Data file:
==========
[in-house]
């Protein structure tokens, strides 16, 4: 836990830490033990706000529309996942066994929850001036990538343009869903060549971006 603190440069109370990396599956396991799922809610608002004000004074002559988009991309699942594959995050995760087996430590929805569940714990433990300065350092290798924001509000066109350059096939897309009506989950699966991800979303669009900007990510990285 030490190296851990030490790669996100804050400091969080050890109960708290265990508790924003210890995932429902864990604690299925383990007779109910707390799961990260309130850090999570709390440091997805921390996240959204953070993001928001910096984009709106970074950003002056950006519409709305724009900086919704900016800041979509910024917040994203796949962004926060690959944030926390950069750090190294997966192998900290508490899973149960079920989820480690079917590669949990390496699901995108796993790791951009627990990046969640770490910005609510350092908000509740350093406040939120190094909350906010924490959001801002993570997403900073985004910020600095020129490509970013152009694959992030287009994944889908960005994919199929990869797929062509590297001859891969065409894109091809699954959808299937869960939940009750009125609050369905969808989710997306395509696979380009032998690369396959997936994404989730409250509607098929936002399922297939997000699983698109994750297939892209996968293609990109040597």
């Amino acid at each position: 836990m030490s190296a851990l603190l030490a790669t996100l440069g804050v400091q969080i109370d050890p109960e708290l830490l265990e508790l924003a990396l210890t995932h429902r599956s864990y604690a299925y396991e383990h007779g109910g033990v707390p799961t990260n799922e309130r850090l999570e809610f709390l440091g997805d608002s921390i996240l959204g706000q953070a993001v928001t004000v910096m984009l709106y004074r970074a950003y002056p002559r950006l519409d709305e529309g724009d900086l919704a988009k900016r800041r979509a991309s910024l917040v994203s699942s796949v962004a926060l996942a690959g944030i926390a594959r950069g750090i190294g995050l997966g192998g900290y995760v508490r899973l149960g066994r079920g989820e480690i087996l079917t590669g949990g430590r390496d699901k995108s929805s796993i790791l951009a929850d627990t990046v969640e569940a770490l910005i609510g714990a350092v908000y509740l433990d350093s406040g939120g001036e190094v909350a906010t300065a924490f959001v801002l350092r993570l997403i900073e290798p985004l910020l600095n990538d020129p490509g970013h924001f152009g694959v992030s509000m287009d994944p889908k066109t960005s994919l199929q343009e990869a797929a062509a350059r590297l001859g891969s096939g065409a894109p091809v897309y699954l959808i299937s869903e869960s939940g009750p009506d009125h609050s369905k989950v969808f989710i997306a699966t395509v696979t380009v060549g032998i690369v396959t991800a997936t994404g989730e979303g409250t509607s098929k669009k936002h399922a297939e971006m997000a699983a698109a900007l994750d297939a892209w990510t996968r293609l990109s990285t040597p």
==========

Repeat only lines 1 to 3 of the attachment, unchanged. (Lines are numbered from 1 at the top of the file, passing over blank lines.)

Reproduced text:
[in-house]
């Protein structure tokens, strides 16, 4: 836990830490033990706000529309996942066994929850001036990538343009869903060549971006 603190440069109370990396599956396991799922809610608002004000004074002559988009991309699942594959995050995760087996430590929805569940714990433990300065350092290798924001509000066109350059096939897309009506989950699966991800979303669009900007990510990285 030490190296851990030490790669996100804050400091969080050890109960708290265990508790924003210890995932429902864990604690299925383990007779109910707390799961990260309130850090999570709390440091997805921390996240959204953070993001928001910096984009709106970074950003002056950006519409709305724009900086919704900016800041979509910024917040994203796949962004926060690959944030926390950069750090190294997966192998900290508490899973149960079920989820480690079917590669949990390496699901995108796993790791951009627990990046969640770490910005609510350092908000509740350093406040939120190094909350906010924490959001801002993570997403900073985004910020600095020129490509970013152009694959992030287009994944889908960005994919199929990869797929062509590297001859891969065409894109091809699954959808299937869960939940009750009125609050369905969808989710997306395509696979380009032998690369396959997936994404989730409250509607098929936002399922297939997000699983698109994750297939892209996968293609990109040597």
């Amino acid at each position: 836990m030490s190296a851990l603190l030490a790669t996100l440069g804050v400091q969080i109370d050890p109960e708290l830490l265990e508790l924003a990396l210890t995932h429902r599956s864990y604690a299925y396991e383990h007779g109910g033990v707390p799961t990260n799922e309130r850090l999570e809610f709390l440091g997805d608002s921390i996240l959204g706000q953070a993001v928001t004000v910096m984009l709106y004074r970074a950003y002056p002559r950006l519409d709305e529309g724009d900086l919704a988009k900016r800041r979509a991309s910024l917040v994203s699942s796949v962004a926060l996942a690959g944030i926390a594959r950069g750090i190294g995050l997966g192998g900290y995760v508490r899973l149960g066994r079920g989820e480690i087996l079917t590669g949990g430590r390496d699901k995108s929805s796993i790791l951009a929850d627990t990046v969640e569940a770490l910005i609510g714990a350092v908000y509740l433990d350093s406040g939120g001036e190094v909350a906010t300065a924490f959001v801002l350092r993570l997403i900073e290798p985004l910020l600095n990538d020129p490509g970013h924001f152009g694959v992030s509000m287009d994944p889908k066109t960005s994919l199929q343009e990869a797929a062509a350059r590297l001859g891969s096939g065409a894109p091809v897309y699954l959808i299937s869903e869960s939940g009750p009506d009125h609050s369905k989950v969808f989710i997306a699966t395509v696979t380009v060549g032998i690369v396959t991800a997936t994404g989730e979303g409250t509607s098929k669009k936002h399922a297939e971006m997000a699983a698109a900007l994750d297939a892209w990510t996968r293609l990109s990285t040597p």